"It's estimated that 95 percent of the livable space on our planet is in the ocean. Yet only a fraction of that space has been explored." - Carole Baldwin, curator of fishes at the Smithsonian's National Museum of Natural History Source
It is no secret that a significant portion of our oceans remains completely unknown, potentially harboring thousands of species not recognized by science. Most of these regions are thousands of miles from the nearest shore, and can be miles deep, making them incredibly difficult for even the most advanced submersibles to survey. However, a newly-defined oceanic zone has been officially named, and unlike the mysterious deep, this zone lies just below some of the most popular reefs in the world!
Shallow coral reefs are one of the most heavily surveyed aquatic ecosystems. They harbor a massive portion of all marine life, with hundreds of thousands of species relying on them for food, shelter, migration way points and breeding. Unfortunately, these critically important ecosystems are in decline, with warmer waters and ocean acidification wiping out out entire reefs around the world. The declining health of these reefs prompted Smithsonian researchers to begin looking deeper within these reefs; they began wondering if the deeper portions of these reefs (occasionally called the "coral reef twilight zone") might harbor organisms from the threatened shallow reefs above them. As they dove deeper, they realized that we have only just scratched the surface of reef biodiversity.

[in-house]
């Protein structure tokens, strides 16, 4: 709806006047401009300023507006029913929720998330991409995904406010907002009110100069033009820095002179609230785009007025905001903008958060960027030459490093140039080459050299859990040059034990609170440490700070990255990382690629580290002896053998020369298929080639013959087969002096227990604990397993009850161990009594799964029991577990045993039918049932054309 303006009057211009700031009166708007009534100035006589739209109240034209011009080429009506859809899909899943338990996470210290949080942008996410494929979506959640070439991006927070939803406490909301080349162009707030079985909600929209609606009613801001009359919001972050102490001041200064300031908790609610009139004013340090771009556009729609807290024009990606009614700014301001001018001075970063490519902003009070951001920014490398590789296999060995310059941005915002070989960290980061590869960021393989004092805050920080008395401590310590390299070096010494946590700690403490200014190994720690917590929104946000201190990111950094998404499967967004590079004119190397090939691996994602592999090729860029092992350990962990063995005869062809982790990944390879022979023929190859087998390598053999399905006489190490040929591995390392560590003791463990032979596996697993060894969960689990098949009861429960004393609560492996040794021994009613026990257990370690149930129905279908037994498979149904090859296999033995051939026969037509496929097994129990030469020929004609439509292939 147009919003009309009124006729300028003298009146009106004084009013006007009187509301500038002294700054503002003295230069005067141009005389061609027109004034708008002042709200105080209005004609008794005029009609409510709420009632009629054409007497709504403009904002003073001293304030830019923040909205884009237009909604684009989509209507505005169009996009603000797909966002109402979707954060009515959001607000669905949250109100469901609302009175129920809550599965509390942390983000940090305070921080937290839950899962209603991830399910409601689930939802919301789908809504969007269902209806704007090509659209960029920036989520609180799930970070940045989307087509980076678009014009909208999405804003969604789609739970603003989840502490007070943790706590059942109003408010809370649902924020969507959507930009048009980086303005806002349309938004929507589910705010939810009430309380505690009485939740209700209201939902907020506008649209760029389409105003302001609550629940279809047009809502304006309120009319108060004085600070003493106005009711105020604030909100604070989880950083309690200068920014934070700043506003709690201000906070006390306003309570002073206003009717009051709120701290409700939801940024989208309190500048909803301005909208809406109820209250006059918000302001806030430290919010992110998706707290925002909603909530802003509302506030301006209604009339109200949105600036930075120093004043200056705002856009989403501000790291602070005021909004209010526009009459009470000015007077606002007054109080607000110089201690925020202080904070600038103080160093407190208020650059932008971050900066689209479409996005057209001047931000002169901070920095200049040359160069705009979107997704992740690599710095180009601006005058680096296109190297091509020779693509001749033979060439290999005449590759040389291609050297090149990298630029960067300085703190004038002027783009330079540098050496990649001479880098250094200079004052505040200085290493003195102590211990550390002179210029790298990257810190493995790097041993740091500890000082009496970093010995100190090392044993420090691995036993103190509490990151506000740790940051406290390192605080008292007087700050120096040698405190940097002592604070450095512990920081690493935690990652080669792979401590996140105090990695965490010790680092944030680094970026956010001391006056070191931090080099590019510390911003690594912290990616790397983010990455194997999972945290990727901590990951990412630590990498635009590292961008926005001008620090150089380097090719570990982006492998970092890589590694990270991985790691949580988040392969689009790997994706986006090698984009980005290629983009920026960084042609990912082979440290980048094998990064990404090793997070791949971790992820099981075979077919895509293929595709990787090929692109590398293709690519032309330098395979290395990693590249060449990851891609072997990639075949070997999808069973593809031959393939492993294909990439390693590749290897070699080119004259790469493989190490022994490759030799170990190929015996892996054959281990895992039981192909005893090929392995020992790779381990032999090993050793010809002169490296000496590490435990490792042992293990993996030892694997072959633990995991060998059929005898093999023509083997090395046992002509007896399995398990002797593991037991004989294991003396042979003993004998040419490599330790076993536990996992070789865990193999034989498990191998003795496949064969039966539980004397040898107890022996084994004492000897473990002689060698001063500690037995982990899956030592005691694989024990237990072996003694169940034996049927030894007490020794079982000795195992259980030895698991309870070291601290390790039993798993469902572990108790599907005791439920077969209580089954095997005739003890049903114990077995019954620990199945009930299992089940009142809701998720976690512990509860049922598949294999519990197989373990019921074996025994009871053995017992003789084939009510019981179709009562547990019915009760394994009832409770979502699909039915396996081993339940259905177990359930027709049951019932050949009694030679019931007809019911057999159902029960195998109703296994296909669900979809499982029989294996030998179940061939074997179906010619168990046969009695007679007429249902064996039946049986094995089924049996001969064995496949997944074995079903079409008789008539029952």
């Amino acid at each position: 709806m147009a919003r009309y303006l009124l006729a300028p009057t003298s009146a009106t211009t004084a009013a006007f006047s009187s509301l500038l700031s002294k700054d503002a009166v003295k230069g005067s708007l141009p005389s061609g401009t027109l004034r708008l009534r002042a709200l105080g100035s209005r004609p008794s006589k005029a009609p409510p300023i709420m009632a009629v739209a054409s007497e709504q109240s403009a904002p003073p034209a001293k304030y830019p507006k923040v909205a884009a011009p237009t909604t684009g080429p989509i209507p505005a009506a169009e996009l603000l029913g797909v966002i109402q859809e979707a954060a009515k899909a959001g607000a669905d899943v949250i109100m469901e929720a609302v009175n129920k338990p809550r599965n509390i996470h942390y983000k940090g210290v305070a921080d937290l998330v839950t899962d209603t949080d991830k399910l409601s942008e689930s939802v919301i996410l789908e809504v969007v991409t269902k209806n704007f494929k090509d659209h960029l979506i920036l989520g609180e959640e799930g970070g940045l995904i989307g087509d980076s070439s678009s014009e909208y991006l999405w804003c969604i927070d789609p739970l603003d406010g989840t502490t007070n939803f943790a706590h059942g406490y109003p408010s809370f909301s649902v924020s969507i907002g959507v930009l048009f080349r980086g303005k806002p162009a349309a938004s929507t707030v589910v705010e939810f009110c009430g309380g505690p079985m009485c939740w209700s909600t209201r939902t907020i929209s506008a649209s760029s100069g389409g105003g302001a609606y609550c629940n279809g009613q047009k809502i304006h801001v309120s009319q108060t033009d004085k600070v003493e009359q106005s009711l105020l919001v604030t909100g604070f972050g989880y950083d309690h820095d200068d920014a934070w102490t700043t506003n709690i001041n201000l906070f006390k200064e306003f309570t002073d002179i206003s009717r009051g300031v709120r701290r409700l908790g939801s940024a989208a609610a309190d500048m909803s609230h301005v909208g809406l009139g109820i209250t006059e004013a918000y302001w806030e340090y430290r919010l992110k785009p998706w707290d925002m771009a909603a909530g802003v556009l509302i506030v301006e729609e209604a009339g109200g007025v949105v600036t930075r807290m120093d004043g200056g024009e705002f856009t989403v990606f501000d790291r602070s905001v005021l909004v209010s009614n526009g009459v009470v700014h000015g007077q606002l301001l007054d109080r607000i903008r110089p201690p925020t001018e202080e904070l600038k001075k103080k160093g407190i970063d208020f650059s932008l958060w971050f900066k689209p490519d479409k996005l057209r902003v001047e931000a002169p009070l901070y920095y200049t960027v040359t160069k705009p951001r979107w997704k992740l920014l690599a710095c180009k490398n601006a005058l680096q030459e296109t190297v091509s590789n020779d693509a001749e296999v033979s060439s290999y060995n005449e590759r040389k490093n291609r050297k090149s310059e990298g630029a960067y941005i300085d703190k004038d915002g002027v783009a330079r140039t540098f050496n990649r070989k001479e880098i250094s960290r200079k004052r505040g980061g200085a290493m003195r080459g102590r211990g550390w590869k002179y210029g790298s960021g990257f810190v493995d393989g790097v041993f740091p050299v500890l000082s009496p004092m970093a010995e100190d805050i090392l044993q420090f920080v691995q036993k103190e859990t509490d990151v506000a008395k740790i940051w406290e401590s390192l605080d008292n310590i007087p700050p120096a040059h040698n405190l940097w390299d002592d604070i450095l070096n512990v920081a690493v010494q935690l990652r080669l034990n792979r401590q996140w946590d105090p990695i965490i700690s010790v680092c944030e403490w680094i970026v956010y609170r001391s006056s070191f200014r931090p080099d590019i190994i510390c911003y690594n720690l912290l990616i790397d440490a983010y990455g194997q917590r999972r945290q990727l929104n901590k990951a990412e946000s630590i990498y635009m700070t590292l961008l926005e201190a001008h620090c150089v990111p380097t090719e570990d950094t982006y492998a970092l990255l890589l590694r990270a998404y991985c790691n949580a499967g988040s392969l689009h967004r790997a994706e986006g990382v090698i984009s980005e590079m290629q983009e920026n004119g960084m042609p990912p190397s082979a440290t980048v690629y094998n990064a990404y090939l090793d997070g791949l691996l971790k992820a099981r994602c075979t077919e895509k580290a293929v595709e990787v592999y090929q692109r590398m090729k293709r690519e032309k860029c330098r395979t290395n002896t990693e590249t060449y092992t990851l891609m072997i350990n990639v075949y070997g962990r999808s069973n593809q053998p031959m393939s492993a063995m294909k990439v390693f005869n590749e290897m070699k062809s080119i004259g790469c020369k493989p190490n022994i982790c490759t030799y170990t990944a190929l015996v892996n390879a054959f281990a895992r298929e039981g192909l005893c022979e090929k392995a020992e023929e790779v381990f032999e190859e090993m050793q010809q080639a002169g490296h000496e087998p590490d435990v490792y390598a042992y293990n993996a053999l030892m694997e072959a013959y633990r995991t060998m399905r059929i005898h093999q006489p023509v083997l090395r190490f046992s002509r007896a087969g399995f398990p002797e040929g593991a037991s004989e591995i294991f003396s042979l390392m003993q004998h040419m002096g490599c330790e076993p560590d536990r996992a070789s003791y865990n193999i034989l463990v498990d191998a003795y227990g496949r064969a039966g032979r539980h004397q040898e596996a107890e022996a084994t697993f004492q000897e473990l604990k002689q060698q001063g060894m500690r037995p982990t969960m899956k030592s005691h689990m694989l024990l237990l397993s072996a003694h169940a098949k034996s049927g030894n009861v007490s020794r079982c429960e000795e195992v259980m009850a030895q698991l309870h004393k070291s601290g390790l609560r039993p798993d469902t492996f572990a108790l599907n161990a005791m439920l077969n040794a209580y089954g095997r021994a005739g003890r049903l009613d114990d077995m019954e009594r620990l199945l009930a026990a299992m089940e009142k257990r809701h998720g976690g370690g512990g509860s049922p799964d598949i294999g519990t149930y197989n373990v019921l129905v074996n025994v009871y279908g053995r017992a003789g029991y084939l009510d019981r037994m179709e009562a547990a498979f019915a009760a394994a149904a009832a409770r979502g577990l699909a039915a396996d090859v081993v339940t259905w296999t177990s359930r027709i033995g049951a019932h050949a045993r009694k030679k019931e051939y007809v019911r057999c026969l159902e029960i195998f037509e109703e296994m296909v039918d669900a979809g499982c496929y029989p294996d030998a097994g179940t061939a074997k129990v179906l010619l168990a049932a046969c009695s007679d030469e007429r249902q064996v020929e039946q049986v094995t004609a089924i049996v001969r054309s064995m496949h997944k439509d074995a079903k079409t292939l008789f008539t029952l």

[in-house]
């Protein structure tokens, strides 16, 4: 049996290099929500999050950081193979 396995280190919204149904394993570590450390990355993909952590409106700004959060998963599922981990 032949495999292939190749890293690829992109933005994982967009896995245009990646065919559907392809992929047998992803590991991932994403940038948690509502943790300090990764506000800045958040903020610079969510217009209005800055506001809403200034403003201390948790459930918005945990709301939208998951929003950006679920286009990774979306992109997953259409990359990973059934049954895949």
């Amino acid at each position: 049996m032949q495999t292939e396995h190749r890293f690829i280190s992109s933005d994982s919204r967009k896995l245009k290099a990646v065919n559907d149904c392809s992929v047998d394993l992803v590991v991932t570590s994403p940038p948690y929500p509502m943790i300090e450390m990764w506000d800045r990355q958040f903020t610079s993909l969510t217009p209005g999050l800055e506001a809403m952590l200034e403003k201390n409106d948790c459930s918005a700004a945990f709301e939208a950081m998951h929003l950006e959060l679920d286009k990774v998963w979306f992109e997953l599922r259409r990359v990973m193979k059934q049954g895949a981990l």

Using a submersible, biologists dove deeper into a southern Caribbean reef system in Curaçao, well below the range of normal divers. There they discovered an almost new world among a familiar reef, a zone that they named the rariphotic zone, where light is very limited (between depths of 130 and 300 metres [400 and 1,000 feet]). This zone lies just below the mesophotic (medium light) zone, and though it is only a couple hundred feet below the shallow reef, it harbors an incredible number of previously unknown species!
"About one in every five fish we're finding in the rariphotic of the Caribbean is a new species." -D. Ross Robertson, marine biologist at STRI Source
Over the course of about 80 dives, biologists have discovered 71 previously unknown species on a single reef. Interestingly, these fish not only resemble the fish living on shallower portions of the reef, they are also closely related, unlike most deep water fish which have taken a very different evolutionary path. This has given biologists some hope that, as shallow reefs decline, some of their species will find refuge among the deeper reefs, however further observation is required.
"Reef ecosystems just below the mesophotic are globally underexplored, and the conventional view based on the few studies that mention them was that mesophotic ecosystems transition directly into those of the deep sea. Our study reveals a previously unrecognized zone comprising reef vs. deep-sea fishes that links mesophotic and deep-sea ecosystems." -Baldwin Source
Article Link: https://www.sciencedaily.com/